It is the same story even in the area of education where the MP says most of the infrastructure is dilapidated as most of the schools are pre-colonial. He says the number of primary and secondary schools are inadequate to cater for the growing population.
“The population in my constituency is 90,000 and yet we only have 44 primary schools and one secondary school,” he points out. “This has resulted in most pupils dropping out of school due to limited learning space at high school.”
And because of the limited health facilities in the area, the MP has partnered with the private sector to try and ease some of the difficulties the residents are facing.
So far, a modern clinic at Mooya has been constructed with financial support from Hakainde Hichilema, a native of the area. However, despite being complete, the clinic is non-functional. In a bid to prevent vandalism, the MP has engaged the services of security personnel to guard the facility.
The community is, however, appealing to the government to send equipment and personnel to enable the facility to function.
Then, there is the issue of water.
“We don’t have enough dams and boreholes, hence there is seemingly a battle for water between humans and animals,” he says.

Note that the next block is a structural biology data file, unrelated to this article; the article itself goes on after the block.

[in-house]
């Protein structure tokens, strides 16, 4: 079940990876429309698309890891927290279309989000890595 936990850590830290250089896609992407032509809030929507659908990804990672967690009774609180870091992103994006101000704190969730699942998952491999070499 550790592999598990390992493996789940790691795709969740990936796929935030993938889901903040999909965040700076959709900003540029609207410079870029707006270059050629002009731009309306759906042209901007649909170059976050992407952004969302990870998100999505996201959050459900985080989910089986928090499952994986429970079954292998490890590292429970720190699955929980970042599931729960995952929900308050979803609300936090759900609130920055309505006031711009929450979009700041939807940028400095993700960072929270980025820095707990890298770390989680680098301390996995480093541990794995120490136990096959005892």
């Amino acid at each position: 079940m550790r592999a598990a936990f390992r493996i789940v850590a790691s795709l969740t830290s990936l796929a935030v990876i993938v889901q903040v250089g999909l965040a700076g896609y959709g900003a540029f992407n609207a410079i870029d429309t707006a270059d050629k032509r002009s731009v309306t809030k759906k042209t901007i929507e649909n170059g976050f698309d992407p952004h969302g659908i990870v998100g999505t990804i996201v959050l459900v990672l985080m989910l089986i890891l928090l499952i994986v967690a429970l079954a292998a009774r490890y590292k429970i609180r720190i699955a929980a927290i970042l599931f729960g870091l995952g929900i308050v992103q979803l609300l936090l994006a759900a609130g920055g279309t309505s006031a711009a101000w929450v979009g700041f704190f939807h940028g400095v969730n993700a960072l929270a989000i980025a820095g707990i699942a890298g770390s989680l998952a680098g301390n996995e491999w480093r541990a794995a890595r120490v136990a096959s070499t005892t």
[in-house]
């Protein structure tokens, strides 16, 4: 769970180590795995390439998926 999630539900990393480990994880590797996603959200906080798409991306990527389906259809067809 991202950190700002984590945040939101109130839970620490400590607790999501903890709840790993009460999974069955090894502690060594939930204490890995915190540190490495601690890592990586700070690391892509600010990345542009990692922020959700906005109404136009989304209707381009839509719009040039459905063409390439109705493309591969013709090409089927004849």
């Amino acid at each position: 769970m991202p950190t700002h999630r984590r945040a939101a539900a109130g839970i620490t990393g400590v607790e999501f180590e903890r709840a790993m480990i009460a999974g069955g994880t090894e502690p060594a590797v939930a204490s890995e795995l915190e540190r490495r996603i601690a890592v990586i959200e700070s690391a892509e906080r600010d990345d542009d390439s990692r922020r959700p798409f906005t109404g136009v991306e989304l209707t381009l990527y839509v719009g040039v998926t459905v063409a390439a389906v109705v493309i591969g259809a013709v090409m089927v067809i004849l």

The challenges do not end there, according to the MP.
He says with the exception of Chief Choongo, most chiefs lack decent accommodation and transport. He believes that traditional leaders, who are permanent representatives of the people, deserve to live comfortably.
Mr Kasautu also wants Sam Lyamomba, a traditional ceremony arena to be declared a national heritage site.
It is an issue which brings him to tourism.
The MP is appealing to the Ministry of Tourism and Arts to ensure security wardens at the Lochinvar National Park are remunerated timely.
“The security wardens are usually not paid, hence they end up selling animals to sustain their livelihood,” he says.
On the constituency development fund (CDF), the MP says the area has not received the fund since 2014, hence affecting the implementation of projects. If anything, he wants the fund to be increased for rural constituencies from the current K1.4 million to K10 million to foster development as poverty levels are high in these areas.
Mr Kasautu, who describes himself as the “parent of the constituency”, promises to deliver tangible development during his tenure as MP.
“I didn’t join politics to enrich myself but to deliver services to people of Zambia,” he says. “As leaders, we have an obligation to embrace everyone and this is the reason our forefathers came up with the motto, ‘One Zambia, One Nation’.”